PPP executive Zulfikar Mustapha says that the defence submitted by the Attorney General in the legal challenge to the appointment of retired judge James Patterson as Guyana Elections Commission (Gecom) Chairman clearly shows that his selection was unconstitutional.
“It is clear that not only is the appointment… lacking in constitutionality and legality and Mr. Justice Patterson himself lacking in integrity, but attempts to defend both the appointment and him are themselves lacking in veracity, credibility and substance,” he says in an affidavit in reply, which was prepared by his attorney, Anil Nandlall, on Tuesday.
Last month, Mustapha filed an application in the High Court asking for Patterson’s appointment to be overturned.
On November 10, an affidavit in defence, which was sworn to by Solicitor General Kim Kyte on Attorney General (AG) Basil Williams’ behalf, was submitted. Kyte, in defending the legality of the appointment and arguing for the dismissal of challenge, stated that the president acted within his constitutional power when he made the unilateral selection and that he cannot be legally compelled to choose from the nominees he rejected.
Mustapha’s application noted that Patterson is a reverend, that is, a Christian activist/leader, although the criteria Granger had set out for Opposition Leader Bharrat Jagdeo precluded nominees who were activists in any field. It also noted that he is a member of the Advisory Council on the Prerogative of Mercy, appointed by the President; an advisor to the Attorney-General and Minister of Legal Affairs appointed by the President, the Attorney-General or someone in the President’s Government and was paid eight hundred thousand dollars ($800,000) per month for that post; and appointed by the President to head a Commission of Inquiry into the prison fire at Georgetown; and part of a panel to review applications for the positions of Chief Justice and Chancellor of the Judiciary.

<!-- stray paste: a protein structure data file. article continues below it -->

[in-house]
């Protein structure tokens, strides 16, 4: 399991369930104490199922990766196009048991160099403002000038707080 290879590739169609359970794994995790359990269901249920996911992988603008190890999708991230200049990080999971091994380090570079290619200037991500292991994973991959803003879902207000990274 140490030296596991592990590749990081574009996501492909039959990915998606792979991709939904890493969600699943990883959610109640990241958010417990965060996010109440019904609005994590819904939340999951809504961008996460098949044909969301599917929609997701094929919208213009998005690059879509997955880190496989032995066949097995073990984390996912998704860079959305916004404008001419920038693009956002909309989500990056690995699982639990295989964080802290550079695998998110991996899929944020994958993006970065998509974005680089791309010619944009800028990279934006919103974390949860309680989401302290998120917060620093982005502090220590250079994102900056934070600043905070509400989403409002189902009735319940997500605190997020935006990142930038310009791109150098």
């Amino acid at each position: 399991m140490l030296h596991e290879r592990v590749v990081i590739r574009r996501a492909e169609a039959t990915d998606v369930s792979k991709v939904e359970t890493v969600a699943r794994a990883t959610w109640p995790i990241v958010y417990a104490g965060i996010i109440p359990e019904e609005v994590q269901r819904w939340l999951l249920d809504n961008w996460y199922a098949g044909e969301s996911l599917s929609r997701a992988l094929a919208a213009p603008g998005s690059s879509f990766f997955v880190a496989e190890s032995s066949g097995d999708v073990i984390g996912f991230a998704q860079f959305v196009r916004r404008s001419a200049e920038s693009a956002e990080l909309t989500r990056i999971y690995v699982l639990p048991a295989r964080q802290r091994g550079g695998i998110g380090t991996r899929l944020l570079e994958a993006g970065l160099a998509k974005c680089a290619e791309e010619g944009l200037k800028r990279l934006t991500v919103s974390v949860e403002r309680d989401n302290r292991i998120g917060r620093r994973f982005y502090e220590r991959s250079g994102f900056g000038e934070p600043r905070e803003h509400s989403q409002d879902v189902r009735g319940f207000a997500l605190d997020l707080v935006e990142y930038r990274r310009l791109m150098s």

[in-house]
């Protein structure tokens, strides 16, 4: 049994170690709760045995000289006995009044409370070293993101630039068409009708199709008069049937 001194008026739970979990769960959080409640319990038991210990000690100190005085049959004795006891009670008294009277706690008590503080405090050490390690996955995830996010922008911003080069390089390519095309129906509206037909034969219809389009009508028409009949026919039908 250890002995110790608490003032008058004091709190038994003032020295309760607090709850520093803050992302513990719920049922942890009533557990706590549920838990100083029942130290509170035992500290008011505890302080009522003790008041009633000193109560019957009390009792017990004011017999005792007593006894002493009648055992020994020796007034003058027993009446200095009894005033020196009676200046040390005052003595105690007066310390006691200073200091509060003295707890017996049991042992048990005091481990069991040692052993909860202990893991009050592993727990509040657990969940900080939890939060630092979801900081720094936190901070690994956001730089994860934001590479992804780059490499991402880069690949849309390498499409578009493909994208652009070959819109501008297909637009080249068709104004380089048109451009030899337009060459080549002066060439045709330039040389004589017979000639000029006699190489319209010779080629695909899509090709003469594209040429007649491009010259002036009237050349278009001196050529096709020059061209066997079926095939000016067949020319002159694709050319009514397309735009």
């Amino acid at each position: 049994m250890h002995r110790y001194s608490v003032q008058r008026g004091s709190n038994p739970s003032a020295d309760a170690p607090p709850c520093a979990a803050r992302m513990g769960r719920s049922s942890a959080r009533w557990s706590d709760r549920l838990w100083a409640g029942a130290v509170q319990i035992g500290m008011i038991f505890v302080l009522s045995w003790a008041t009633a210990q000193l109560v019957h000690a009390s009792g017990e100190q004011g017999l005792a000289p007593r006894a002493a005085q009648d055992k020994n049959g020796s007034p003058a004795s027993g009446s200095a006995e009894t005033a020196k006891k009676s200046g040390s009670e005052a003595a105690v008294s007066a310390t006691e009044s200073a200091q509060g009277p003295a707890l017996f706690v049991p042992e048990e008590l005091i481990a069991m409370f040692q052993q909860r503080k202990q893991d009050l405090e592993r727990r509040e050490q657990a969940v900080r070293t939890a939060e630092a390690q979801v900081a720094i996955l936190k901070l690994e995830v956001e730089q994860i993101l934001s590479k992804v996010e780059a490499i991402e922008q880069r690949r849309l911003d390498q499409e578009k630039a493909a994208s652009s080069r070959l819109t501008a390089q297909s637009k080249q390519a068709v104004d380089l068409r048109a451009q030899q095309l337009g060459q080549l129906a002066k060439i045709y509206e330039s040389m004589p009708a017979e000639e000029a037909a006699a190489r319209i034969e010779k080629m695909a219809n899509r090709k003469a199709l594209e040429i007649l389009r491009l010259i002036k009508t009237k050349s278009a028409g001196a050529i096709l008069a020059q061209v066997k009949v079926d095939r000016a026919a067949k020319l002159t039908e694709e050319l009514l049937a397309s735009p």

In his affidavit in reply, Mustapha said that he has taken note of the denial of the points by Kyte’s response although the public records show otherwise.
He said that he has also taken note of the denial that Patterson was at the funeral of former president Desmond Hoyte although this information is contained on the PNC’s website and that Patterson is a member of a social media group under the name and style of “Rally Around the People’s National Congress Group,” although a printout of said membership was attached to the application filed.
Mustapha said that although Kyte’s response has denied that Patterson said that he was only informed of the impending appointment hours before the swearing in, statements widely publicised in the local print and electronic media confirmed that he had indeed said so.
Though Kyte’s affidavit admitted that there was an agreement between Granger and Jagdeo for the establishment of a high-level team representing both sides to resolve the appointment in the event that the third list was rejected, she had stated that any such agreement was void ab initio, since agreements to contract out of the provisions of the Constitution would be ultra vires, null and void.
However, noting that he intended to convey in his application a commitment by the president to the nation that he will bind himself to a consensual process with the Leader of the Opposition as contemplated by the spirit of Article 161 of the Constitution, Mustapha argued that the president is enjoined by Article 161 (2) to act in accordance with its terms and spirit and not in accordance with his own nebulous conception of “the public interest.”
Kyte had also contended that Mustapha’s application was “absurd, misconceived and void of legal reasoning and merit.” She asserted that the president does not have to give reasons for rejecting any of the nominees for the post and that some of the arguments made against Patterson’s selection are disingenuous, as they would also mean that the nominations of Christopher Ram and Joe Singh by Jagdeo were improper. “…His Excellency the President cannot be directed to choose a person from the lists of eighteen which he specifically rejected,” she argued. “I will contend that for the judicial arm to entertain and grant such an application would encroach on the very principles of separation of powers and the spirit and intendment of the Constitution and an affront to the rule of law. I will further contend that such a direction would be tantamount to a usurpation of the powers of the executive arm of Government by the judiciary who cannot govern,” she added.